Windows gaming, on the other hand, was a little better, mainly due to the fact we can lower settings and the resolution something we can do in Android as easily. Store titles run fine even in the native screen resolution, well apart from Modern Combat 5 Blackout which has to be the most poorly optimized Windows store game around. It even lags on the Core M tablets. But popular online titles like League of Legends and Counter Strike Global Offensive were surprisingly playable with reduced settings of course.
To gauge the battery life of the Mi Pad 2, I ran PCMark for Android’s battery life test which constantly runs web apps and other software until the battery reaches 20%. Set to 50% brightness and Wifi on, the Mi Pad 2 scored 9 hours and 13 minutes work time.
So you can expect over 10 hours of web browsing if you run the battery right down. With Wifi off and watching videos, I think you would be able to get around 12 hours.
Gaming is a different story, the most demanding on any tablet and you should be able to get around 5 hours at least. Battery stats below:
In Windows battery life is similar, around 5 to 6 1/2 hours of on time with the screen at 50% brightness using Edge and watching movies. Gaming this figure will be around 3-4 hours depending on how demanding the game is. But these figures are great and the best seen in the the 7.9 & 8 Inch tablet catagory. All helped by the 6100 mAh battery whereas most 8 inch tablets have only 3300 to 4000 mAh batteries.
Heat and throttling:
The highest I saw the CPU temperature get up to when gaming and pushing the tablet hard was 69 degrees using the CPU Temps app. With that maximum temperature, the tablet wouldn’t have been throttling, but it will be interesting to see if the Windows 10 version will. In my experience, Android seems to run much cooler.
The surface of the Xiaomi Mi Pad 2 does get warm when gaming, but nothing I considered to be outside of the norm for such a thin tablet.
Under Windows 10, the Z8500 Atom hit 81 degrees. Which isn’t great. It’s the same result as other X5 Z8500 tablets and it seems to be a common thing for this chipset. It didn’t thermal throttle, but it can’t have been far off from it.
Using the supplied 5 volts 2 amp charger the Mi Pad 2 took just over 3 hours to fully charge from 10%.
The audio output from the stereo speakers on the rear of the tablet sound great, not only are they loud, they have a hint of bass and have to be some of the best tablet speakers I’ve heard. Finally, someone hasn’t overlooked the speakers, well done on Xiaomi for choosing some speakers that actually sound good for once.
Audio output from the 3.5mm jack is very clear, there is no static or interference. Volume output is good and I could even drive my HyperX cloud 2 headset just fine. Xiaomi has included various audio options for tweaking the sound output just right. If you just so happen to have a set of Mi headphones you can select them in the audio option and the equalizer will be tweaked for that particular headset. With my Mi Standard headset, it did make a slight difference.
The MIUI audio options also let you set the remote buttons to change tracks or stop/start and even assign buttons. Overall the sound quality is excellent and inline microphones are supported.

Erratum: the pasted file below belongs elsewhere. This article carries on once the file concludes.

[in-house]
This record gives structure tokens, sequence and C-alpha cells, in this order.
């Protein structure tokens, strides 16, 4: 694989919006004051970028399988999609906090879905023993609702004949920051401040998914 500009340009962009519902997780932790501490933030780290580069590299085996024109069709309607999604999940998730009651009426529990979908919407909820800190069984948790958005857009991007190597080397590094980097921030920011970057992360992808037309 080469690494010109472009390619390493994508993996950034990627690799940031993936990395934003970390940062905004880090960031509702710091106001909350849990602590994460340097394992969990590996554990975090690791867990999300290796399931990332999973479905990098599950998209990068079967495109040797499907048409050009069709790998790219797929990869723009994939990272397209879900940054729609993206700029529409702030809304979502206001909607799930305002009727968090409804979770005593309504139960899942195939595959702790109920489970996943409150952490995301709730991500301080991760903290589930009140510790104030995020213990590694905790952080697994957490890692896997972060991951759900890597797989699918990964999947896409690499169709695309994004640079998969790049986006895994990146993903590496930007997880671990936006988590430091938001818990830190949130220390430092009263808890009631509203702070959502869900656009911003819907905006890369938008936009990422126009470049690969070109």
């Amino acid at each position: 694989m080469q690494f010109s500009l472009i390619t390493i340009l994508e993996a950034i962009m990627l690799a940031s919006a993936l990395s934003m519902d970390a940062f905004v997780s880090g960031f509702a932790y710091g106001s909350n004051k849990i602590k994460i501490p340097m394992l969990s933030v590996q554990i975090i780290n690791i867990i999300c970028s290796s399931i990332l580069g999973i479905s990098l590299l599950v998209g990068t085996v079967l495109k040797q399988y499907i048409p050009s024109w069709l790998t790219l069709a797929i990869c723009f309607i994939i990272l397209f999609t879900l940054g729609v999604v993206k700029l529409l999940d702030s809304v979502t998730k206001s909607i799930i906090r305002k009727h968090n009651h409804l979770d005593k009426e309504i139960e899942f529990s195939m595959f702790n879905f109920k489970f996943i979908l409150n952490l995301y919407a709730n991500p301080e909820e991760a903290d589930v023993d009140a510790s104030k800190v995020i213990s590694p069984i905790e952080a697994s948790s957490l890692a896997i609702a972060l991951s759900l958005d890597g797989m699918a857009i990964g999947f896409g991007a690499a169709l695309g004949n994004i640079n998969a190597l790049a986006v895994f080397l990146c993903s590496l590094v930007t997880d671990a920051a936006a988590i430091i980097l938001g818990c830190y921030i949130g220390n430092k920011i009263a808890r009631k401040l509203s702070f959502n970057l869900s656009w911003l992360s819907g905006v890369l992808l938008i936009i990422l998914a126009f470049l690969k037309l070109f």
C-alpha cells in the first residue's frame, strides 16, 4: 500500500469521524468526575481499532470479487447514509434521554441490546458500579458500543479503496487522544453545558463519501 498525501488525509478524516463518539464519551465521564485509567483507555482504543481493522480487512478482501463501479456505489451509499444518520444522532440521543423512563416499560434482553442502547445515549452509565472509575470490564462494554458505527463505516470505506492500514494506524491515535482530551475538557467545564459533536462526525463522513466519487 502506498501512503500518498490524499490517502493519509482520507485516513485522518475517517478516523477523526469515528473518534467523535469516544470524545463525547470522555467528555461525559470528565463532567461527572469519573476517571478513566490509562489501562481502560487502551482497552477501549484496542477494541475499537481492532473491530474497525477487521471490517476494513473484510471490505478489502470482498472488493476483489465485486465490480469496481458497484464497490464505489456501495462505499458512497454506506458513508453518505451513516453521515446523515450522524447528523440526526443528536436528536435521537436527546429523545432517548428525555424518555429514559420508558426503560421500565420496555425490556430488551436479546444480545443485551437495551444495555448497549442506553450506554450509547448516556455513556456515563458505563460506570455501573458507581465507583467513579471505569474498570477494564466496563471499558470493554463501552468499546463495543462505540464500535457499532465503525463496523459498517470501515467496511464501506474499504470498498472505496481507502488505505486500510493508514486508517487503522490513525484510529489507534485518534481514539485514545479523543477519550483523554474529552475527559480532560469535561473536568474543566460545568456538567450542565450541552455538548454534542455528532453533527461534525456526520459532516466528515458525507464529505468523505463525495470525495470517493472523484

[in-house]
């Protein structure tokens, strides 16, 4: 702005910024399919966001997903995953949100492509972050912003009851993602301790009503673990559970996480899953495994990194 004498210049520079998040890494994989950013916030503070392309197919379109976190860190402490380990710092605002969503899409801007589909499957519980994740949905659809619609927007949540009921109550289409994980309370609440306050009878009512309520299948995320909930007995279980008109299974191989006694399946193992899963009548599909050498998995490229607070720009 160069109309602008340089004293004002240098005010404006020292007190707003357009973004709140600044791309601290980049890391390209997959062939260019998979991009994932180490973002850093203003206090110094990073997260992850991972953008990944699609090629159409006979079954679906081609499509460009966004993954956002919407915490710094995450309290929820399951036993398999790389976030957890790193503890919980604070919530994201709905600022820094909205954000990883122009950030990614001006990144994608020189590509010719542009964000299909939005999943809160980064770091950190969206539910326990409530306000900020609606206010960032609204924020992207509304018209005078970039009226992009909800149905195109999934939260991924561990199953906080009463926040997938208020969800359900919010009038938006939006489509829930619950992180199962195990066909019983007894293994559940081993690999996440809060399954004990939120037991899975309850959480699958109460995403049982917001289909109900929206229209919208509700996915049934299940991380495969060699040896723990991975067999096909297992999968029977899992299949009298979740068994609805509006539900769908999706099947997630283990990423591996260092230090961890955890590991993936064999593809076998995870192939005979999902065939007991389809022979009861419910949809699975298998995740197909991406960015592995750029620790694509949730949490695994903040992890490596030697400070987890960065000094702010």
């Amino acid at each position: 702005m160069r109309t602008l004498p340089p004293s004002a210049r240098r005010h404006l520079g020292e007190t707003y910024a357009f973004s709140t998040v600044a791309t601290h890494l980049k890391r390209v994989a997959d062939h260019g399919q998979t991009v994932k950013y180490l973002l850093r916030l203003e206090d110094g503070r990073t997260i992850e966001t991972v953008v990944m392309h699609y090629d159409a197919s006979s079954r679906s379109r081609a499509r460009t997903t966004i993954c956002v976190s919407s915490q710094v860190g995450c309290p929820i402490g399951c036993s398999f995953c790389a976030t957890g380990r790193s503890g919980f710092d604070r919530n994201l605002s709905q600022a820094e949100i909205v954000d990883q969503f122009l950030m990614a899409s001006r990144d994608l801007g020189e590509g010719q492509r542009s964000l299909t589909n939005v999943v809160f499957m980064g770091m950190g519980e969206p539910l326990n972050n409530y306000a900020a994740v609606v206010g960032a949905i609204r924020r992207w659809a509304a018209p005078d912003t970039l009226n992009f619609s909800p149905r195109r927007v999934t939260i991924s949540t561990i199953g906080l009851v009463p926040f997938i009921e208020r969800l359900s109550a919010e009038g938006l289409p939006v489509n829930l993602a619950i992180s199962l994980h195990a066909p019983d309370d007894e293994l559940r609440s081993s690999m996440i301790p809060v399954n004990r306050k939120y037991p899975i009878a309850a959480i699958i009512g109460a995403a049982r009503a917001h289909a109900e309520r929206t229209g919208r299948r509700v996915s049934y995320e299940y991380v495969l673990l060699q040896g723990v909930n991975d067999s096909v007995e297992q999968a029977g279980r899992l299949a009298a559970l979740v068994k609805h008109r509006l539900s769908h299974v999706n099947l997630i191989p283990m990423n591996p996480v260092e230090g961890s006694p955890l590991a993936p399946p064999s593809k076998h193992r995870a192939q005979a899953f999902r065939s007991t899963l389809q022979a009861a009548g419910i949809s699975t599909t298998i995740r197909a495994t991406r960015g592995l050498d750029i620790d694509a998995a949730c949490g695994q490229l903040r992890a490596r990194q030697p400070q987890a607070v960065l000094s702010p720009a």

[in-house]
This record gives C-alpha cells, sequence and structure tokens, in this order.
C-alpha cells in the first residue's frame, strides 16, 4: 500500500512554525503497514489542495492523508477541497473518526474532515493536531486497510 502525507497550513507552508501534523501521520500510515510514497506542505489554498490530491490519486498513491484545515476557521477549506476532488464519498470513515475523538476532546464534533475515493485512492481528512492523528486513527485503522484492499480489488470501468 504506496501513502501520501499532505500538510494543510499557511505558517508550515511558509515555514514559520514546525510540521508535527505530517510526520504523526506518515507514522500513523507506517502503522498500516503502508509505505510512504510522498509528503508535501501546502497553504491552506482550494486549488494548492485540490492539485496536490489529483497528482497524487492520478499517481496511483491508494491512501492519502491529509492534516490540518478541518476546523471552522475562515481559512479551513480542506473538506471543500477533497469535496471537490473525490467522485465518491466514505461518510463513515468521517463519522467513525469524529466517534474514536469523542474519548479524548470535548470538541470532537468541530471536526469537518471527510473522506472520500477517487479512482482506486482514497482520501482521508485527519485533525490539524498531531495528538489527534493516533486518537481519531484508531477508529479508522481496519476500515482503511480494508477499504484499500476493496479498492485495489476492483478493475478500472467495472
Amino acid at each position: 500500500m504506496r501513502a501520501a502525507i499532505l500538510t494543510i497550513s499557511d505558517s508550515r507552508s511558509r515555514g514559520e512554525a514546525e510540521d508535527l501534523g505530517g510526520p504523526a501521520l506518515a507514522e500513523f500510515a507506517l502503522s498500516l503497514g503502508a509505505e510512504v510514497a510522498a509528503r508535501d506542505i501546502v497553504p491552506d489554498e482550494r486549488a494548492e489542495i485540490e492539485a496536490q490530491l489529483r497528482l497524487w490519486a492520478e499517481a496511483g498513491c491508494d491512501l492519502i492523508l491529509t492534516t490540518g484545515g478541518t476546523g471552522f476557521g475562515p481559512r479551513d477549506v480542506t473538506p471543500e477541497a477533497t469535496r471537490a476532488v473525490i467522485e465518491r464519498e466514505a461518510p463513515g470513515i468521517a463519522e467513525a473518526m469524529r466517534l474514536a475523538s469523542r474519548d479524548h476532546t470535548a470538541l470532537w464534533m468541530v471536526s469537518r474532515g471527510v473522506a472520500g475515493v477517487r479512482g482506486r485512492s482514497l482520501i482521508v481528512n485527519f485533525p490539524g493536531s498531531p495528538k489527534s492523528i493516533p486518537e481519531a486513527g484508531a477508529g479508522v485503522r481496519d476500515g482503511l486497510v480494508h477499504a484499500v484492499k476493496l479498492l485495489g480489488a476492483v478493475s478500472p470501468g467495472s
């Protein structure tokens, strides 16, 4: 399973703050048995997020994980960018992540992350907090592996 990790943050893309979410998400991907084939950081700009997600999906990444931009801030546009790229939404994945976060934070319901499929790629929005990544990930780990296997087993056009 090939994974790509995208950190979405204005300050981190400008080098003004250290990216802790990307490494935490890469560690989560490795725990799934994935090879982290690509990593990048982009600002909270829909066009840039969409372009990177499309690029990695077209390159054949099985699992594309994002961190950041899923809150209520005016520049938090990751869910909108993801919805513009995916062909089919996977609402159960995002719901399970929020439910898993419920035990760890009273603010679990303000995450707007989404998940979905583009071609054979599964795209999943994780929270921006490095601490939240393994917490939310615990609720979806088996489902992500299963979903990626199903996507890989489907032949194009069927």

The inbuilt microphones included worked well with apps like Skype.
The front facing 5MP camera of the Mi Pad 2 takes an okay photo with beautifying options. It looked good on Skype and much brighter than all of the front facing cameras I normally see on these budget tablets out of China.
The 8-megapixel rear auto focus camera takes a decent photo, great macros. Landscape photos show some blur and over sharpening, but not bad for a tablet. It’s not going to match the iPad Mini 4’s cameras. And video recorded was limited to 720p with no options yet in the current 7.1.3 firmware. But even so the photos and video again, were better than most tablets apart from my Surface Pro 4’s 8MP camera.
Here are some rear camera samples:
In Windows you can shoot up to 1080p and the cameras are definatly on of the best if not the best seen on a tablet of this size here on TechTablets. They are legagues ahead of the other 8 inch tablets that only have 2MP cameras normally with a fixed focus on the rear. Props to Xiaomi for not going cheap on the cameras where most do.
The Mi Pad 2 is a pleasure to use, the build quality you get for the price is nothing short of amazing. While it may not be the fastest performing Atom X5 Z8500 tablet tested and there were some minor hiccups with MIUI 7, the ROM should improve with further firmware updates being pushed out regularly by Xiaomi.
Windows works great on the little tablet aided by a quick Toshiba eMMC, for those that want a mini iPad but with a full OS like Windows, this is the tablet to get.
Overall I can fully recommend this tablet for those that want something as close as possible to an iPad Mini, without the price tag or OS. But only if you can live without the expandable storage and HDMI out that keep this tablet from being an almost a perfect 7.9/8 inch tablet. It’s definitely the best of the smaller tablets tested to date and I look forward to seeing the rumored dual boot release in March 2016.
Questions? Why not join us in the Mi Pad 2 Forum.